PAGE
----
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CT Lung Cancer Screening

Exam explanation

The goal of a CT Lung Cancer Screening is to detect disease at its earliest and most treatable stage. Lung cancer that is detected early — before spreading to other areas of the body — is more successfully treated. Unfortunately, when lung cancer is typically diagnosed today, the disease has already spread outside the lung in 15 to 30 percent of cases. The U.S. Preventive Services Task Force (USPSTF) has issued a draft recommendation in favor of annual screening for lung cancer with LDCT in persons at high risk for lung cancer based on age and smoking history. The USPSTF recommends annual screening for lung cancer with low-dose computed tomography (LDCT) in adults aged 55 to 80 years who have a 30 pack-year smoking history and currently smoke or have quit within the past 15 years. Screening should be discontinued once a person has not smoked for 15 years or develops a health problem that substantially limits life expectancy or the ability or willingness to have curative lung surgery.

Exam Preparation

Tell your physician or the technologist if there is any possibility that you are pregnant. Prior to the exam a technologist may speak with you on the phone to obtain necessary medical information and discuss instructions to be followed the day of the exam.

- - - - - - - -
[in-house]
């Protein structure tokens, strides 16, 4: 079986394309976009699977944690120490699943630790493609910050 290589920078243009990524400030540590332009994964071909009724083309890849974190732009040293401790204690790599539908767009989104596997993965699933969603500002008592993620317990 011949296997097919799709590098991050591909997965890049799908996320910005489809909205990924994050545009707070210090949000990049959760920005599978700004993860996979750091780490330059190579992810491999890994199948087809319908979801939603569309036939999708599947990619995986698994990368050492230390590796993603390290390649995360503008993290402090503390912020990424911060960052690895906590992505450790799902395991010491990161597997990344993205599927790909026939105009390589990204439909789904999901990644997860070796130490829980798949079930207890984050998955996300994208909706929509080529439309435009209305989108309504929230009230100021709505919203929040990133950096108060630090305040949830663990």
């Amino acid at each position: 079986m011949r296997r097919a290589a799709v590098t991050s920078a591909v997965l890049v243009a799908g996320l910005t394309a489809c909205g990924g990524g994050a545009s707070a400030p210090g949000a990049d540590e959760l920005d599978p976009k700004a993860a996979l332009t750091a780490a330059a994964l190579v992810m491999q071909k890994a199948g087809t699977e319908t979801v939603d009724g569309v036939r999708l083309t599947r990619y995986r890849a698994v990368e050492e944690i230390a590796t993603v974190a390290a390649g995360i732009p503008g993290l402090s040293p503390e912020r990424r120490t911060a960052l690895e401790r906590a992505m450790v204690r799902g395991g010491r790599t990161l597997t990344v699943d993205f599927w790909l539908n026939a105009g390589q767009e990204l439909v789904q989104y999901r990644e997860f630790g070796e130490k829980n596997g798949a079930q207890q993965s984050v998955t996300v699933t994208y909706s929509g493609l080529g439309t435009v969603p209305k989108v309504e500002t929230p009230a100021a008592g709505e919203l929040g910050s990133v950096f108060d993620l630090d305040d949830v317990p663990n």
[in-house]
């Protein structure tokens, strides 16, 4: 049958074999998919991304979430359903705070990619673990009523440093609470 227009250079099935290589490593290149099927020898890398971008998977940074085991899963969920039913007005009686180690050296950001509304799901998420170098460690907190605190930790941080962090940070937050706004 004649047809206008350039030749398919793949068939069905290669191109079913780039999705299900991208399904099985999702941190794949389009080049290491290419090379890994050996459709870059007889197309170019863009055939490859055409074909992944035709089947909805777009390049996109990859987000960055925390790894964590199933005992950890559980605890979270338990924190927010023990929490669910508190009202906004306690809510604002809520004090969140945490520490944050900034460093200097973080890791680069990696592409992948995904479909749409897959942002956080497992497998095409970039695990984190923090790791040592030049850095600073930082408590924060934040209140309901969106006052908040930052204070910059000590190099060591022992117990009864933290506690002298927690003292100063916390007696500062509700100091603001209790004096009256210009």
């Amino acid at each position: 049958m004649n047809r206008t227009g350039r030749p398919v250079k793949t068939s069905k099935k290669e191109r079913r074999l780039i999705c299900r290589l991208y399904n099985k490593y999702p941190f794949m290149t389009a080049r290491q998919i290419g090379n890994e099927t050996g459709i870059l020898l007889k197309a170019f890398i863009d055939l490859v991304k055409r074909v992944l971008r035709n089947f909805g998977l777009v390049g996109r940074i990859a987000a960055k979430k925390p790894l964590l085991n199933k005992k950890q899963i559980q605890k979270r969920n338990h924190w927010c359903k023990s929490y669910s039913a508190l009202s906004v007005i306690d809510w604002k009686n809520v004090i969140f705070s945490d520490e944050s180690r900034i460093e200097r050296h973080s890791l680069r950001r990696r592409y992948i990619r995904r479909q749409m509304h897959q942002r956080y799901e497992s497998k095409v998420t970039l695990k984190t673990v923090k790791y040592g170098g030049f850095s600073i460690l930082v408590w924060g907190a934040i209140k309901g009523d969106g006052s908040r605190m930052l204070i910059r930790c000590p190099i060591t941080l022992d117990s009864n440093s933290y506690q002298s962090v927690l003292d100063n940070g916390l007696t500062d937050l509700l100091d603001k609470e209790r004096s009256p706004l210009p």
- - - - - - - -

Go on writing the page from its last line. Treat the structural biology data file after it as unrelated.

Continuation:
During the Exam

After you arrive for your appointment, you may need to remove your shirt and change into a gown. You will need to remove any jewelry that may be in the way, such as a necklace.

Once you are prepared for your exam, the technologist, who is specially trained in imaging procedures, will help position you on the table of the CT scanner. You will lie face up and the table will move into the large donut-shaped scanner. While inside the scanner, you will be able to see your outside surroundings. The technologist will talk with you from the control room where they can see you at all times. It is very important to lie completely still. The table will move slowly through the machine as the images are created. Periodically, the voice-activated component may speak to you, instructing you to hold your breath for a short period in order to create a clear picture of your lungs. Most CT lung cancer screenings take about 10-15 minutes.